Yesterday, in the hallway at church, I stood talking to a friend who is also pregnant and due the same time I am.
“It’s horrible,” she told me, “but all I feel like doing is laying on the couch.”
“Believe me, I totally understand,” I answered. “I’m having a hard time keeping up with everything. My family’s consumption of Hamburger Helper has gone through the roof.”
“Yeah, that and macaroni and cheese, and cheese sandwiches, and pre-cooked rotisserie chickens from the store,” she said. “Sometimes, I just call my husband and ask him what he’s going to do for dinner because I’ve got nothing.”
As we wound up our conversation, one of the men in our ward came up to me and asked when he could come home teach my family (our church sets things up so you get visited every month by other members so we are all watching out for each other). We settled on a time, then started talking about life (I have known him since we were both in elementary school).
After awhile, he mentioned that he needed to go take care of something.
“I don’t know about you,” he sighed, “but I just can’t accomplish anything in church while I have my kids. I spend the whole time dealing with them because they’re being little hellions.”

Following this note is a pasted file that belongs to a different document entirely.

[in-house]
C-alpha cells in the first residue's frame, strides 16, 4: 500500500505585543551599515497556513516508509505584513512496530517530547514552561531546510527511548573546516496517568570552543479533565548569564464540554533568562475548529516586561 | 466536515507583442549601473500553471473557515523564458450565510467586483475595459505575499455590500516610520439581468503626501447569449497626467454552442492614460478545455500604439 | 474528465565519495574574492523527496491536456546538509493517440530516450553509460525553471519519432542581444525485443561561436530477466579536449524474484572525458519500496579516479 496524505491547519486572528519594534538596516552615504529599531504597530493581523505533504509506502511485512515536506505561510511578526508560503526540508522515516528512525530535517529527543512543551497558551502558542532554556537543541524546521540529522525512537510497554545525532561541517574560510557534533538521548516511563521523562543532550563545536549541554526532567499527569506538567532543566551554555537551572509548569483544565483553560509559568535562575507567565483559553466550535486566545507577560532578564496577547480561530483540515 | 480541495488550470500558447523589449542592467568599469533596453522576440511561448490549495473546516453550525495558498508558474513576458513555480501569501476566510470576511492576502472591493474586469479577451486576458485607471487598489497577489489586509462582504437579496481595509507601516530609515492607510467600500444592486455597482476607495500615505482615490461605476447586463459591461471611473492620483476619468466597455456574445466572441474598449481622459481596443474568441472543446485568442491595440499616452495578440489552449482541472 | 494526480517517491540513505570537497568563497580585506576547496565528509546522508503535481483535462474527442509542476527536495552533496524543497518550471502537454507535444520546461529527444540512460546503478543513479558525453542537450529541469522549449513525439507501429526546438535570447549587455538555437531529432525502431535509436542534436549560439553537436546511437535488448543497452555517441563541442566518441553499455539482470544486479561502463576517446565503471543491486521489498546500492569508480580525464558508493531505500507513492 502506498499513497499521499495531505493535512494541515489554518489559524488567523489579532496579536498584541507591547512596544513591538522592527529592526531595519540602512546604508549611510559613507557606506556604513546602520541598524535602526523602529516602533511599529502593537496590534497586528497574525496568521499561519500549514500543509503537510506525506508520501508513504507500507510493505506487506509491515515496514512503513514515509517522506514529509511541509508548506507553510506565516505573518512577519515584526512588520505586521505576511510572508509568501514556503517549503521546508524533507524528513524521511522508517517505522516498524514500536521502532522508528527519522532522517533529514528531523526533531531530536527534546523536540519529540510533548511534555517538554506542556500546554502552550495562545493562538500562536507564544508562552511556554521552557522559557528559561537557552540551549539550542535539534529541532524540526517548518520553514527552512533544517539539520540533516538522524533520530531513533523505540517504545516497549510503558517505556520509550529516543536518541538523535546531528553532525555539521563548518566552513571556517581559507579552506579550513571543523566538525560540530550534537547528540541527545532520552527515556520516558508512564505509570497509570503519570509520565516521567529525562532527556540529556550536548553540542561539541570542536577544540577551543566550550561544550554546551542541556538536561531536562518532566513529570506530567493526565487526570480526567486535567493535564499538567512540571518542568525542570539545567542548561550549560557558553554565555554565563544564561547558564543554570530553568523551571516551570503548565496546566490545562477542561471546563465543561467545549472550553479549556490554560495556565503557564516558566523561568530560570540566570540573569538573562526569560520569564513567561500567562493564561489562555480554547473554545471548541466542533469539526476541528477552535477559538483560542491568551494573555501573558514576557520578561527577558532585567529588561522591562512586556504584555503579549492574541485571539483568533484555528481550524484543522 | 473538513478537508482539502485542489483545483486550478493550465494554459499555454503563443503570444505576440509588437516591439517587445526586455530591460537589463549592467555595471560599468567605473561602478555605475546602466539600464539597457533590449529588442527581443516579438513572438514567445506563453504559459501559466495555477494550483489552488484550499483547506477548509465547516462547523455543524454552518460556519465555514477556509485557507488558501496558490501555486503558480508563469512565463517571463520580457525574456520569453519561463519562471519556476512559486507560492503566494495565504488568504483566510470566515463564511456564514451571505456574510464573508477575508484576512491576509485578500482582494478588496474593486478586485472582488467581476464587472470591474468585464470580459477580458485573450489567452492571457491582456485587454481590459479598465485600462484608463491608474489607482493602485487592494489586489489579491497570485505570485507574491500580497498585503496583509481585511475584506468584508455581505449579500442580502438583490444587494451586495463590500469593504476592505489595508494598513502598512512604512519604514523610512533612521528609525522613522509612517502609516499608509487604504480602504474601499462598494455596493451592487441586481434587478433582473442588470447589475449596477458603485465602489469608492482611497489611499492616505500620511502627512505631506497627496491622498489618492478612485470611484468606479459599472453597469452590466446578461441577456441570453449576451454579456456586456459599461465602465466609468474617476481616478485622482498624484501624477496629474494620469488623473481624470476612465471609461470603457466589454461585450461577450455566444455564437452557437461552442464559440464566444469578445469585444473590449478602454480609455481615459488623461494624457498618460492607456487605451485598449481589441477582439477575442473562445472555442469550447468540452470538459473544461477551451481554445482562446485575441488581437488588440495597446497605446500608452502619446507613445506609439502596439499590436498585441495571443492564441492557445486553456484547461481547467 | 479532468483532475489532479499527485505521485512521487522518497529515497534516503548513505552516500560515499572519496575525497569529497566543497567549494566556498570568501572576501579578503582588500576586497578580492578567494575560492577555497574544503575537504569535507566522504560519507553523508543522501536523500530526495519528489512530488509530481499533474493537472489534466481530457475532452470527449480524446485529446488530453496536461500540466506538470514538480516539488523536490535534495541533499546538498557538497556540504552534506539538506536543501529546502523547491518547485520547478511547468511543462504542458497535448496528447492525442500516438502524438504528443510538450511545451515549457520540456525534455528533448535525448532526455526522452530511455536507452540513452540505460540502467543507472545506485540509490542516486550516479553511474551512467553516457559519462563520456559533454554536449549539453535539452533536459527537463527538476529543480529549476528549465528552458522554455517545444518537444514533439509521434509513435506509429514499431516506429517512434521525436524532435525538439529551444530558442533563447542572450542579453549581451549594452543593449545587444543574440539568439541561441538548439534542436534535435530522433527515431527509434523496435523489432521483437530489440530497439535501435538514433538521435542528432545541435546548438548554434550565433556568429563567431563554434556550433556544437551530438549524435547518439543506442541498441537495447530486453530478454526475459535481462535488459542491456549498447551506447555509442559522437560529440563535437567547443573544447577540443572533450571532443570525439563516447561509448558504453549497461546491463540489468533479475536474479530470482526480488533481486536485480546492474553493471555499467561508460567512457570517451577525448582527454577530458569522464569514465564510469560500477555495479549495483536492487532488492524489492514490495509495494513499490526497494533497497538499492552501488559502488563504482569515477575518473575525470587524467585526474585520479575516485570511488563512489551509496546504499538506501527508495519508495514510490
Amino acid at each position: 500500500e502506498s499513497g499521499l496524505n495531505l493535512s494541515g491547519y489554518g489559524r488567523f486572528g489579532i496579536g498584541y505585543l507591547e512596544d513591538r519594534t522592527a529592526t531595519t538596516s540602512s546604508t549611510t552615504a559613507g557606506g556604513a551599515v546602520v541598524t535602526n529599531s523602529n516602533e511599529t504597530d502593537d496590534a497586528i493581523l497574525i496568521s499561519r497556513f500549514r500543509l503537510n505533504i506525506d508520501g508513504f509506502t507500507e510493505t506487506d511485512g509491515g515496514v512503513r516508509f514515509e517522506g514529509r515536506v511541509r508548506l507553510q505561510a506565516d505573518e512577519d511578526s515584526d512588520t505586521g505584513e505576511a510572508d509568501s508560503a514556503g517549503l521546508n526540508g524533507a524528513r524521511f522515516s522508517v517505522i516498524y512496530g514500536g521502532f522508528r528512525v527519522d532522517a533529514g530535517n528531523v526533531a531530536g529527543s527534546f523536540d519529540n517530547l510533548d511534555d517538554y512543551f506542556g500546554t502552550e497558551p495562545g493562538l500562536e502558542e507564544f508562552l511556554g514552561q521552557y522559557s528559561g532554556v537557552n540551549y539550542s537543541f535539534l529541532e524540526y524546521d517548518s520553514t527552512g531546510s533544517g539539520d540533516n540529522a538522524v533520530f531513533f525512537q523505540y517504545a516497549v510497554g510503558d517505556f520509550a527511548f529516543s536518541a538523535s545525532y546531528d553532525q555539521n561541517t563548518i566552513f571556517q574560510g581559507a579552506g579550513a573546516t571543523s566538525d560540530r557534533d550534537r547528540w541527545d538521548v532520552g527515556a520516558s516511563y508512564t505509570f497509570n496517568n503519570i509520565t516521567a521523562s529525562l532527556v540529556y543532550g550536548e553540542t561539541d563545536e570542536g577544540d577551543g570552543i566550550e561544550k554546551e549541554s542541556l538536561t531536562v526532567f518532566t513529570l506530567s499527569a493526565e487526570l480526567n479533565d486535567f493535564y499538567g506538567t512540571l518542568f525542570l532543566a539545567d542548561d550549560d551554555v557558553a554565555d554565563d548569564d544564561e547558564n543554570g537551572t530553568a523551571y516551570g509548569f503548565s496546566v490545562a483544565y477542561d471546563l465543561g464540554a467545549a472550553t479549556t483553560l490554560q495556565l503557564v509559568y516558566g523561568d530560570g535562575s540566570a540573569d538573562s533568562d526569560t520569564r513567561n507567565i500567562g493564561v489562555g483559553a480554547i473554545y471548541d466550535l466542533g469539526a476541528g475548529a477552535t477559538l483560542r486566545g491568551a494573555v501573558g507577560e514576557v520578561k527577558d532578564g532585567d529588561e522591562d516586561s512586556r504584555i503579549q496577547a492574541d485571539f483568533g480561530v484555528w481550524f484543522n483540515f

I smiled and nodded knowingly.
“Sean and I have conversations about it all the time. I can’t tell you how many Sundays we come home, look at each other, and say ‘What exactly did we get out of being there today?’ Most of the meeting is just spent doing damage control. Of course, our answer is that we are doing what we are supposed to, whether we are getting as much from it as we would like to or not, and we are setting a good example for our kids. Someday, they’ll sit still. I hope.”
And that is why friends are important. Just two short conversations, but I spent the rest of my day knowing that there are other people who understand. I’m not alone. The other people living it get it.
I kept all of my kids home from church yesterday after Noah woke up with crusty eyes. By last night, Caleb’s one eye was turning red.
This morning, Caleb was into full-blown pink-eye when he woke up. Noah walked upstairs with his eyes firmly closed. When I instructed him to open them so he didn’t run into anything, he informed me that he couldn’t. They were glued shut. It took a few minutes of laying down with a washcloth on his eyes before he could finally force them open.
And, just for fun, Eli still has thick yellow/green snot coming out of his nose, despite the fact that he has been on antibiotics for a week now.
Despite the fact that I called first thing, the pediatrician only had three appointments available for the rest of the day. I couldn’t get the kids in until 2:40.
It’s not even lunchtime yet, and I think my day is already pretty much summed up.